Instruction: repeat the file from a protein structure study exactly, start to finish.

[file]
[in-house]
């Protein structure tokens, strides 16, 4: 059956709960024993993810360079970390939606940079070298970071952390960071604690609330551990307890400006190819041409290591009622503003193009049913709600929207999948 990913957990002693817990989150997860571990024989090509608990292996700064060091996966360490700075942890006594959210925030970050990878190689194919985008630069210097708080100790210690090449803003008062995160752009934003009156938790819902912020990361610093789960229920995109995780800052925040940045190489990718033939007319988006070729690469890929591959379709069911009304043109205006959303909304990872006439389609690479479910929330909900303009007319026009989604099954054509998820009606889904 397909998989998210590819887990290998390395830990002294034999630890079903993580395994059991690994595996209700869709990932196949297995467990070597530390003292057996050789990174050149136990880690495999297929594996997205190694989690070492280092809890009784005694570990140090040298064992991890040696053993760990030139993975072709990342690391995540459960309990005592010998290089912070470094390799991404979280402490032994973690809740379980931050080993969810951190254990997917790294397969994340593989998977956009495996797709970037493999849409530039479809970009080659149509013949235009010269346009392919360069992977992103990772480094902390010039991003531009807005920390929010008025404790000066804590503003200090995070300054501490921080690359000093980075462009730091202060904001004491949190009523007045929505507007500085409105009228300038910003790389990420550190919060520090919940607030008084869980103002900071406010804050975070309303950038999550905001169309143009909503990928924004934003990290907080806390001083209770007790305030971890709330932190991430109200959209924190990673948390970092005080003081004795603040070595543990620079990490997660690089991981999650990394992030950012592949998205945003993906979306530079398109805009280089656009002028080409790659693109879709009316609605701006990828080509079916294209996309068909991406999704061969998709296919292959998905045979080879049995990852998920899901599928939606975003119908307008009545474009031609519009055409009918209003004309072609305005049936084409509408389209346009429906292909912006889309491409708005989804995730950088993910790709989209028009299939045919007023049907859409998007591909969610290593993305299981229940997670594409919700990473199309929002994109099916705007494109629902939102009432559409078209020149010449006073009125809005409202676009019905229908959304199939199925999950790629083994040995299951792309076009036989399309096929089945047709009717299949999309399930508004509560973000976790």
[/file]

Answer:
[in-house]
């Protein structure tokens, strides 16, 4: 059956709960024993993810360079970390939606940079070298970071952390960071604690609330551990307890400006190819041409290591009622503003193009049913709600929207999948 990913957990002693817990989150997860571990024989090509608990292996700064060091996966360490700075942890006594959210925030970050990878190689194919985008630069210097708080100790210690090449803003008062995160752009934003009156938790819902912020990361610093789960229920995109995780800052925040940045190489990718033939007319988006070729690469890929591959379709069911009304043109205006959303909304990872006439389609690479479910929330909900303009007319026009989604099954054509998820009606889904 397909998989998210590819887990290998390395830990002294034999630890079903993580395994059991690994595996209700869709990932196949297995467990070597530390003292057996050789990174050149136990880690495999297929594996997205190694989690070492280092809890009784005694570990140090040298064992991890040696053993760990030139993975072709990342690391995540459960309990005592010998290089912070470094390799991404979280402490032994973690809740379980931050080993969810951190254990997917790294397969994340593989998977956009495996797709970037493999849409530039479809970009080659149509013949235009010269346009392919360069992977992103990772480094902390010039991003531009807005920390929010008025404790000066804590503003200090995070300054501490921080690359000093980075462009730091202060904001004491949190009523007045929505507007500085409105009228300038910003790389990420550190919060520090919940607030008084869980103002900071406010804050975070309303950038999550905001169309143009909503990928924004934003990290907080806390001083209770007790305030971890709330932190991430109200959209924190990673948390970092005080003081004795603040070595543990620079990490997660690089991981999650990394992030950012592949998205945003993906979306530079398109805009280089656009002028080409790659693109879709009316609605701006990828080509079916294209996309068909991406999704061969998709296919292959998905045979080879049995990852998920899901599928939606975003119908307008009545474009031609519009055409009918209003004309072609305005049936084409509408389209346009429906292909912006889309491409708005989804995730950088993910790709989209028009299939045919007023049907859409998007591909969610290593993305299981229940997670594409919700990473199309929002994109099916705007494109629902939102009432559409078209020149010449006073009125809005409202676009019905229908959304199939199925999950790629083994040995299951792309076009036989399309096929089945047709009717299949999309399930508004509560973000976790």